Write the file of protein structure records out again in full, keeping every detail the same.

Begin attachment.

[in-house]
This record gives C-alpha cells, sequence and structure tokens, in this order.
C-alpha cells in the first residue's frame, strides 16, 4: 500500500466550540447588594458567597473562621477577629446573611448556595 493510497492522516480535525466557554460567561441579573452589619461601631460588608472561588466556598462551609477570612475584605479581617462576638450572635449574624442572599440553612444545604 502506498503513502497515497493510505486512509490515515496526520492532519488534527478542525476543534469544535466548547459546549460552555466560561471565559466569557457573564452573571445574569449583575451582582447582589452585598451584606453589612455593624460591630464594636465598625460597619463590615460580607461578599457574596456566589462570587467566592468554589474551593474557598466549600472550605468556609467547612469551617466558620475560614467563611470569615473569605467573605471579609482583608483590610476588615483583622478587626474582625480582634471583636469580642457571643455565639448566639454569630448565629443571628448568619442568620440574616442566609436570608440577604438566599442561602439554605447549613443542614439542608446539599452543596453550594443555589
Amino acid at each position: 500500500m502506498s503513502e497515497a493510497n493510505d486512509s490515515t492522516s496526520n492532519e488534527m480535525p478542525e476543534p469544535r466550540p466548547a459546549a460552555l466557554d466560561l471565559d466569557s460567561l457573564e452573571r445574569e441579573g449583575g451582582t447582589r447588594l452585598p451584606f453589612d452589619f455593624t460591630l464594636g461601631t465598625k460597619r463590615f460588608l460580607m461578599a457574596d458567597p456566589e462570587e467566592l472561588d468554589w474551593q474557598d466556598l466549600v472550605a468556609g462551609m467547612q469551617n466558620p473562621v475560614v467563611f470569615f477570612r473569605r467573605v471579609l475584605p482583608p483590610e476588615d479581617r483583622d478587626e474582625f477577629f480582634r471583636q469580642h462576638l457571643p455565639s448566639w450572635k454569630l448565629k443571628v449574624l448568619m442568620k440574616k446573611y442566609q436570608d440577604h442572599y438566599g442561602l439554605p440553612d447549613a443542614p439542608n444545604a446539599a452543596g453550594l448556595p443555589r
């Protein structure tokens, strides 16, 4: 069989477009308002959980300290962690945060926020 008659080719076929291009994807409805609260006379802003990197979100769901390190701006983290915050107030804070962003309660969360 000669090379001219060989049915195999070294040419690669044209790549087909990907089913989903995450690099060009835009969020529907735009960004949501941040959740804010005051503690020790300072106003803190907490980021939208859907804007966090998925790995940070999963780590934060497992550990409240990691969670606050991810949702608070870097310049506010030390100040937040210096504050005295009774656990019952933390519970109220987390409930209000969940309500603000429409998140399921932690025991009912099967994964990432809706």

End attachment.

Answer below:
[in-house]
This record gives C-alpha cells, sequence and structure tokens, in this order.
C-alpha cells in the first residue's frame, strides 16, 4: 500500500466550540447588594458567597473562621477577629446573611448556595 493510497492522516480535525466557554460567561441579573452589619461601631460588608472561588466556598462551609477570612475584605479581617462576638450572635449574624442572599440553612444545604 502506498503513502497515497493510505486512509490515515496526520492532519488534527478542525476543534469544535466548547459546549460552555466560561471565559466569557457573564452573571445574569449583575451582582447582589452585598451584606453589612455593624460591630464594636465598625460597619463590615460580607461578599457574596456566589462570587467566592468554589474551593474557598466549600472550605468556609467547612469551617466558620475560614467563611470569615473569605467573605471579609482583608483590610476588615483583622478587626474582625480582634471583636469580642457571643455565639448566639454569630448565629443571628448568619442568620440574616442566609436570608440577604438566599442561602439554605447549613443542614439542608446539599452543596453550594443555589
Amino acid at each position: 500500500m502506498s503513502e497515497a493510497n493510505d486512509s490515515t492522516s496526520n492532519e488534527m480535525p478542525e476543534p469544535r466550540p466548547a459546549a460552555l466557554d466560561l471565559d466569557s460567561l457573564e452573571r445574569e441579573g449583575g451582582t447582589r447588594l452585598p451584606f453589612d452589619f455593624t460591630l464594636g461601631t465598625k460597619r463590615f460588608l460580607m461578599a457574596d458567597p456566589e462570587e467566592l472561588d468554589w474551593q474557598d466556598l466549600v472550605a468556609g462551609m467547612q469551617n466558620p473562621v475560614v467563611f470569615f477570612r473569605r467573605v471579609l475584605p482583608p483590610e476588615d479581617r483583622d478587626e474582625f477577629f480582634r471583636q469580642h462576638l457571643p455565639s448566639w450572635k454569630l448565629k443571628v449574624l448568619m442568620k440574616k446573611y442566609q436570608d440577604h442572599y438566599g442561602l439554605p440553612d447549613a443542614p439542608n444545604a446539599a452543596g453550594l448556595p443555589r
């Protein structure tokens, strides 16, 4: 069989477009308002959980300290962690945060926020 008659080719076929291009994807409805609260006379802003990197979100769901390190701006983290915050107030804070962003309660969360 000669090379001219060989049915195999070294040419690669044209790549087909990907089913989903995450690099060009835009969020529907735009960004949501941040959740804010005051503690020790300072106003803190907490980021939208859907804007966090998925790995940070999963780590934060497992550990409240990691969670606050991810949702608070870097310049506010030390100040937040210096504050005295009774656990019952933390519970109220987390409930209000969940309500603000429409998140399921932690025991009912099967994964990432809706």